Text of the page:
Heart's first studio album in 10 years, Jupiter's Darling, hit stores this week, and to capitalize on the renewed interest it should bring to the band, Epic's Legacy arm has reissued the band's first three Epic albums, Little Queen, Dog & Butterfly and Bebe Le Strange. Released between 1977 and-1980, these discs offer most of the band's classic '70s rock hits, from "Barracuda," "Kick It Out," "Love Alive," and "Dog & Butterfly," to "Bebe Le Strange" and "Even It Up."
Each reissue also includes a couple of bonus live tracks recorded during the band's heyday — Little Queen offers a cover of Led Zeppelin's "Stairway to Heaven" and Dog & Butterfly offers a live version of "Heartless," from its third CD of the same name.
Heart will play the House of Blues in Chicago Aug. 15, promoting its new disc.
Another classic rock band from the '70s that has remained a road warrior ever since its last big hit almost 20 years ago is celebrating its 30th anniversary as a band this year. Kansas, from 1976 to 1986, notched more than a dozen hits, from "Dust in the Wind" to "Fight Fire With Fire." The band will be issuing its first true career-spanning greatest hits set later this summer. In the meantime, Epic/Legacy has reissued the band's first two albums, Kansas and Song for America. Both were remastered by longtime Kansas producer Jeff Glixman.
Kansas features a previously unreleased, nine-minute live version of "Bringing It Back" recorded in 1974, and Song for America offers a previously unreleased live version of "Down the Road" recorded in 1975, as well as the single edit of the title track, a strangely chopped-up mix of the song that only proves there is no good way to edit an expansive 10-minute opus into a three-minute radio single.
Kansas will be playing Navy Pier in Chicago on July 22.
Morris Day hasn't had much of a profile in the past decade or two, but with Prince on the road this summer celebrating his career of hits, the former frontman for The Time has issued a new album, It's About Time, on Hollywood Records. The disc includes four new funky studio tracks and eight live recordings of his past hits, from "The Bird" and "Jungle Love" to "Ice Cream Castles" and "Fishnet."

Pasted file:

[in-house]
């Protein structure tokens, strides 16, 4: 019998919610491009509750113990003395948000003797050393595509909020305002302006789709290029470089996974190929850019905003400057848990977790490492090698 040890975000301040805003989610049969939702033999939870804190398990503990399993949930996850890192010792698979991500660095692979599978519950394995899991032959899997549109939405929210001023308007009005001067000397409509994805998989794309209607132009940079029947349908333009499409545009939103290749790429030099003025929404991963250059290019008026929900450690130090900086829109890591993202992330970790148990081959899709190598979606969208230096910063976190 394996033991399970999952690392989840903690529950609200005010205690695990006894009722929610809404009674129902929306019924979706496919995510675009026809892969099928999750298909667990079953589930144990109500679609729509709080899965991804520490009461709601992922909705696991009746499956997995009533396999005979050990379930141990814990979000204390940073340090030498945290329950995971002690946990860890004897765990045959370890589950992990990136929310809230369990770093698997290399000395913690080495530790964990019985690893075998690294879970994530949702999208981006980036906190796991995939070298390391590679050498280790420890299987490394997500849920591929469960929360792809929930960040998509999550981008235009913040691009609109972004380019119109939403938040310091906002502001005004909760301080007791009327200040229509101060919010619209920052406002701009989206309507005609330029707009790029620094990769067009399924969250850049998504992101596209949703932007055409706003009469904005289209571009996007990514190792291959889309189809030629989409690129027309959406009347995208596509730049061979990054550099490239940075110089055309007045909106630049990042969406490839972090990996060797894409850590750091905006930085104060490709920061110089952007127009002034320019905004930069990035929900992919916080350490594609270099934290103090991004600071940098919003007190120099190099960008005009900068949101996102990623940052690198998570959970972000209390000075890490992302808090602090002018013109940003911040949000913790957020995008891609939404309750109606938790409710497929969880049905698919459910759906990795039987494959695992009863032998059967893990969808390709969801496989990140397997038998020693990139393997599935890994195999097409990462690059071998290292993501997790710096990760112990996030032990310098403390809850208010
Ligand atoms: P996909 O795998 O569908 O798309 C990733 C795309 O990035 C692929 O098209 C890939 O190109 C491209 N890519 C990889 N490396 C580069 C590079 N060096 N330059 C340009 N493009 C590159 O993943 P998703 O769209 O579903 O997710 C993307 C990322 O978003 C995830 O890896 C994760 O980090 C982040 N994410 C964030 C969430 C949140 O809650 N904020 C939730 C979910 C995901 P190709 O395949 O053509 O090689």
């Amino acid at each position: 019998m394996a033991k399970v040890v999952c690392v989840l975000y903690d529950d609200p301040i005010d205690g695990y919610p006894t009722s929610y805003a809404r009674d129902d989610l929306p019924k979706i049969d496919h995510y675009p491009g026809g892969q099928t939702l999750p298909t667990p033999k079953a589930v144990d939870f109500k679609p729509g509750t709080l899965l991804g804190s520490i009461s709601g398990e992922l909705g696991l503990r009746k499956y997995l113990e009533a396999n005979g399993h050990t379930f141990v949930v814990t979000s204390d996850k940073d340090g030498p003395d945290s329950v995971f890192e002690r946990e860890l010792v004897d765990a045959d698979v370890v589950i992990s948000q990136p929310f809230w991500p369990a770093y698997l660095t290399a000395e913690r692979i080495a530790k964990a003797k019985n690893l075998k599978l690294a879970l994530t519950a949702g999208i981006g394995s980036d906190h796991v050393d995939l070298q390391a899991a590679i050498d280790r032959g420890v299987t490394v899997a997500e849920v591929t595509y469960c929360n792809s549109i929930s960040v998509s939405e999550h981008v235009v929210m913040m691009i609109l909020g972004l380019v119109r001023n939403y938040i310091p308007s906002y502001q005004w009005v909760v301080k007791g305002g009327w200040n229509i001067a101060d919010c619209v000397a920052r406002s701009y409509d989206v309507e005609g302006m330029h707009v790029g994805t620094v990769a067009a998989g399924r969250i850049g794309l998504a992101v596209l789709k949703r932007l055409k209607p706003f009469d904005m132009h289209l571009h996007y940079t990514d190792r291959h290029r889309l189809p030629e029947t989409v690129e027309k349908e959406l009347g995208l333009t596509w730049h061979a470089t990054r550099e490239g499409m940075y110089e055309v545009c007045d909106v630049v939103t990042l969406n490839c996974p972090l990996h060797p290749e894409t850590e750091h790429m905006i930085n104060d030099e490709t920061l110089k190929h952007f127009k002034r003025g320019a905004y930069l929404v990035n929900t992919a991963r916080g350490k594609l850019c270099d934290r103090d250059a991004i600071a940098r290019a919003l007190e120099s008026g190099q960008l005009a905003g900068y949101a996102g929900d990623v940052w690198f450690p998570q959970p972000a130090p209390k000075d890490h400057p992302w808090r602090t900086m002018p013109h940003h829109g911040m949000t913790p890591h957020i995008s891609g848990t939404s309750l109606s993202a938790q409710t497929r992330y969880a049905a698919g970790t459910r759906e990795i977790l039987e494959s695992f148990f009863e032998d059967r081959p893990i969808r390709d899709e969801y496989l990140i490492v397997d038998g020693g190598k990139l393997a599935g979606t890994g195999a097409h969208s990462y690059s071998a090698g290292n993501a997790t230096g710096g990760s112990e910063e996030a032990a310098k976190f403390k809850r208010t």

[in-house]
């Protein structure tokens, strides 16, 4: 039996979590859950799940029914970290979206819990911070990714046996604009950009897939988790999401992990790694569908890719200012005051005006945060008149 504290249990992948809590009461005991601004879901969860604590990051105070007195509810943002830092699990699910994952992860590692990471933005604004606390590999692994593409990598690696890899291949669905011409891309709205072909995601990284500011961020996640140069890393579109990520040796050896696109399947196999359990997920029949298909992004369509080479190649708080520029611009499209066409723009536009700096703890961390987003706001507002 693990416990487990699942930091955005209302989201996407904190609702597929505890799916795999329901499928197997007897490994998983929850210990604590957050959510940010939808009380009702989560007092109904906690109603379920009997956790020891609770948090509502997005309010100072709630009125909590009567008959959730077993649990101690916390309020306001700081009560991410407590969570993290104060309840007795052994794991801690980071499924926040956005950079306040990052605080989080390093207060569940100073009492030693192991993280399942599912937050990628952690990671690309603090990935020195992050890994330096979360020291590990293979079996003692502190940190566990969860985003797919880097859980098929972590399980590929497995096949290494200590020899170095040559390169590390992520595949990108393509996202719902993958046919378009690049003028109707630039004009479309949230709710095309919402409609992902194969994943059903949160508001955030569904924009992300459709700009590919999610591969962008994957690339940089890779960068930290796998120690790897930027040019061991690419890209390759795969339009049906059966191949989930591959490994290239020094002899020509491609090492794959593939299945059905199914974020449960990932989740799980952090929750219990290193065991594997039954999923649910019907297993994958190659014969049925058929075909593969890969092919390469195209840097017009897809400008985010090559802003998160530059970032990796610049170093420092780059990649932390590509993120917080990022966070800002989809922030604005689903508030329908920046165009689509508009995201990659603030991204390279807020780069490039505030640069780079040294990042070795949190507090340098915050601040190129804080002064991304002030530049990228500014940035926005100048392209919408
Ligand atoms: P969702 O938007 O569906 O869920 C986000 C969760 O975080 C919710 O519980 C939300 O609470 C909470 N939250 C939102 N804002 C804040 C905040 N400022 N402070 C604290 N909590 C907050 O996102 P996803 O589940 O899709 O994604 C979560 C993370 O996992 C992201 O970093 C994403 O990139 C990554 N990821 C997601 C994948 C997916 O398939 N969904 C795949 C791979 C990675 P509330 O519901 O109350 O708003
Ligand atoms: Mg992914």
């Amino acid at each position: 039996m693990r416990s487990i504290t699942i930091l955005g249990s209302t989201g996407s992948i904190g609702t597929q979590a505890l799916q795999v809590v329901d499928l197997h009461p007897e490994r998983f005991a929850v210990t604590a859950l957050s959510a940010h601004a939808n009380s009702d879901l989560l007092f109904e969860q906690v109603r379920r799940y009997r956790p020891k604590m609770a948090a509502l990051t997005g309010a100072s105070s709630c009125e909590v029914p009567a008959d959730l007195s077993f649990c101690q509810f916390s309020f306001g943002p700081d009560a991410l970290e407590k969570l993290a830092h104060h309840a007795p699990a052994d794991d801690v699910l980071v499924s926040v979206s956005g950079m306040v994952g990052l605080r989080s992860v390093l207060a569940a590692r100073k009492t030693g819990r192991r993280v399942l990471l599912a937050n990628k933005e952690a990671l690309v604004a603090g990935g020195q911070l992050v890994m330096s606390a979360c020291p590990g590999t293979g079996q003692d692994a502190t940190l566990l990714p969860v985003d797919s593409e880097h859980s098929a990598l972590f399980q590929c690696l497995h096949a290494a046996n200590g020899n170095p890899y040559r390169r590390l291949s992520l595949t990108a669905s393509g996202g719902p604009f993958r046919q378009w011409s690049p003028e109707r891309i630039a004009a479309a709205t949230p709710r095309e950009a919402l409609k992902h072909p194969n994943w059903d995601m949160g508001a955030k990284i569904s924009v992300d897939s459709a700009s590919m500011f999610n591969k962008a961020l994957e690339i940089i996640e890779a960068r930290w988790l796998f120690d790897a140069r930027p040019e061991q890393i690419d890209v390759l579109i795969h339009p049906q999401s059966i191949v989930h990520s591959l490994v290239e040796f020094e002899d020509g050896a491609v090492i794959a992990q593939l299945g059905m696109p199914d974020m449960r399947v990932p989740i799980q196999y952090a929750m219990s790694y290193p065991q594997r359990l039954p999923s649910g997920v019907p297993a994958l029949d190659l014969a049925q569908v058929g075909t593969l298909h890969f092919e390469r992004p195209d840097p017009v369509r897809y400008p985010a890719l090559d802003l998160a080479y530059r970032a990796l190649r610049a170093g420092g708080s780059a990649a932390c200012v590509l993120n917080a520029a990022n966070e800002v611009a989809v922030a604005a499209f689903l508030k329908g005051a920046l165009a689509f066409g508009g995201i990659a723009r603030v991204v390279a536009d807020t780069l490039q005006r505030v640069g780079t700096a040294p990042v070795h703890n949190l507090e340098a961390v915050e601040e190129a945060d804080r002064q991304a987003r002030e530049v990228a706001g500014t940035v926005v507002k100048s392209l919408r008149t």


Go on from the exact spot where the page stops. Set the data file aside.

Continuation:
Day sounds just a little tired on the live efforts, and the new material doesn't quite have the punch to break into the Top 40 anytime soon. But old fans may want to visit the album for a dose of nostalgia.
C. and the Truth
Led by a gravelly voiced singer who sounds like he should be fronting a blues band (he's also a boxer and Mensa member), Tony C & The Truth turn up the amplifiers and crank out some fiery delta blues-colored rock 'n' roll.
The disc opens with the atmosphere-setting, sliding blues riff of "Who I Are," before a funky second guitar cuts in, and the rough-and-tumble vocals of Tony C. start revving up the pace.
By the time the band hits the chorus, the song has evolved from swampy warm to AC/DC hot. After some high-pitched guitar solo squeals, the disc settles down to the easier shuffle of "Good Lookin' Out," a biographical tale of Tony's rise from broke bar punk to big label recording artist who sticks with the pals who "watched his back" in the old days:
"I've made a record deal
got some money to spend
and fools I've never heard of
all of a sudden my friends
they're good for nothin'."
With the strutting crunch riffs of the first single, "Little Bit More," Tony extols the "virtues" of a girl who can tie a knot in a cherry stem with her tongue, while in "Ball & Chain," he tells the opposite side of the love/lust story. With a tight-picked guitar, in "Ball & Chain," he sings of a guy who used to be "wild and free," but now sits home on Friday nights waiting for the phone to ring from a woman who's using him. Tony sings "man this girl, she does you wrong, wrong, wrong … hey what's up now/it's a shame/it's a ball and chain."
"Weight of the World" is a total high-octane romp of distortion, while "Someday" is an amusing, whimsical, braggadocio fest where Tony talks trash about all that he's going to do:
"I'll maybe even cure the common cold
find an answer for the cancer, wipe it out like polio
be mixing up a magic vaccine …
I'll even win a Nobel prize
for my pioneering work teaching tough guys to cry
I know it sounds like a lot
you think that's all I got?
I says, Absolutely not."
In "No Pain," the band offers a melancholy bit of late-night blues with classic Hammond organ tones and a chorus of background singers who sound like they're channeling a '70s Pink Floyd song, at one point.
The band continues its low emotion vibe with the swamp blues tone of "Gravity" ("what doesn't kill you makes you strong/or it drags you down," he sings) before building volume again with the menacing metallic blues anger of "Medusa."
Demonophonic Blues — which closes with a punked-out cover of the Beastie Boys' "Fight for Your Right (to Party)" — could easily rank as one of the highlights of 2004.
Check the band's Web site for song samples and updated tour information at www.tonycandthetruth.com.